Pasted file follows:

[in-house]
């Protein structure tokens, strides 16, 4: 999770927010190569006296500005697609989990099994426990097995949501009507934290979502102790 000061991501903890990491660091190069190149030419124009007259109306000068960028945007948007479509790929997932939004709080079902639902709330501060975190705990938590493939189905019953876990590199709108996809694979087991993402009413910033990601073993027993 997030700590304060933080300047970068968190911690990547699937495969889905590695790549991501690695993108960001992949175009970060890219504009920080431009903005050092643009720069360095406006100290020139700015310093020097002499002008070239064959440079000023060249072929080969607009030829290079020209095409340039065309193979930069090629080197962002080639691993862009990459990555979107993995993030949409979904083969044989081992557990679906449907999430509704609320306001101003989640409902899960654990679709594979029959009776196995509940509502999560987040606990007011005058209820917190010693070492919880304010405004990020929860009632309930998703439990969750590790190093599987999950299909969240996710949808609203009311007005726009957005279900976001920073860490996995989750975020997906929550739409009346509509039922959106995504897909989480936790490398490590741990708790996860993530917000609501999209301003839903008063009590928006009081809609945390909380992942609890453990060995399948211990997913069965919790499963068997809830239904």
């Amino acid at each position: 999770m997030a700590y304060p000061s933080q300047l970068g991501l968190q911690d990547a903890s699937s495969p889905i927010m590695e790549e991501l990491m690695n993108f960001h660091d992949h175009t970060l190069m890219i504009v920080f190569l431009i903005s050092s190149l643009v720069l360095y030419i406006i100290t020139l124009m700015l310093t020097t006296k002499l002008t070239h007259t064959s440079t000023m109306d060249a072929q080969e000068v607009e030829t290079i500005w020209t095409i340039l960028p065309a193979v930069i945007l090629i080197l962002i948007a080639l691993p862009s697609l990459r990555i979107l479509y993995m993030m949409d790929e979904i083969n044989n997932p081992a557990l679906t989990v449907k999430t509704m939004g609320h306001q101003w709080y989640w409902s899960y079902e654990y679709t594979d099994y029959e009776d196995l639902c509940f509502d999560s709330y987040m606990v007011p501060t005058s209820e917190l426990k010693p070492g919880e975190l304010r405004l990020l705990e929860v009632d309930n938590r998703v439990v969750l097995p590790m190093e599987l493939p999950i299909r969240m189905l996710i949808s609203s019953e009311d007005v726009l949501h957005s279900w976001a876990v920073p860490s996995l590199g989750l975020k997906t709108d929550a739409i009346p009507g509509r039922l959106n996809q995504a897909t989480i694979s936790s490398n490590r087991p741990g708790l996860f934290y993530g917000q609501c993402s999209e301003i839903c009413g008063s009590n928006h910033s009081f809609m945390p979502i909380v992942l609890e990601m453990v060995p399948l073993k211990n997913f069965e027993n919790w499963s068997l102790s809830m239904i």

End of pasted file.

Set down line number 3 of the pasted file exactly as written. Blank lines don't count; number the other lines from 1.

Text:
């Amino acid at each position: 999770m997030a700590y304060p000061s933080q300047l970068g991501l968190q911690d990547a903890s699937s495969p889905i927010m590695e790549e991501l990491m690695n993108f960001h660091d992949h175009t970060l190069m890219i504009v920080f190569l431009i903005s050092s190149l643009v720069l360095y030419i406006i100290t020139l124009m700015l310093t020097t006296k002499l002008t070239h007259t064959s440079t000023m109306d060249a072929q080969e000068v607009e030829t290079i500005w020209t095409i340039l960028p065309a193979v930069i945007l090629i080197l962002i948007a080639l691993p862009s697609l990459r990555i979107l479509y993995m993030m949409d790929e979904i083969n044989n997932p081992a557990l679906t989990v449907k999430t509704m939004g609320h306001q101003w709080y989640w409902s899960y079902e654990y679709t594979d099994y029959e009776d196995l639902c509940f509502d999560s709330y987040m606990v007011p501060t005058s209820e917190l426990k010693p070492g919880e975190l304010r405004l990020l705990e929860v009632d309930n938590r998703v439990v969750l097995p590790m190093e599987l493939p999950i299909r969240m189905l996710i949808s609203s019953e009311d007005v726009l949501h957005s279900w976001a876990v920073p860490s996995l590199g989750l975020k997906t709108d929550a739409i009346p009507g509509r039922l959106n996809q995504a897909t989480i694979s936790s490398n490590r087991p741990g708790l996860f934290y993530g917000q609501c993402s999209e301003i839903c009413g008063s009590n928006h910033s009081f809609m945390p979502i909380v992942l609890e990601m453990v060995p399948l073993k211990n997913f069965e027993n919790w499963s068997l102790s809830m239904i």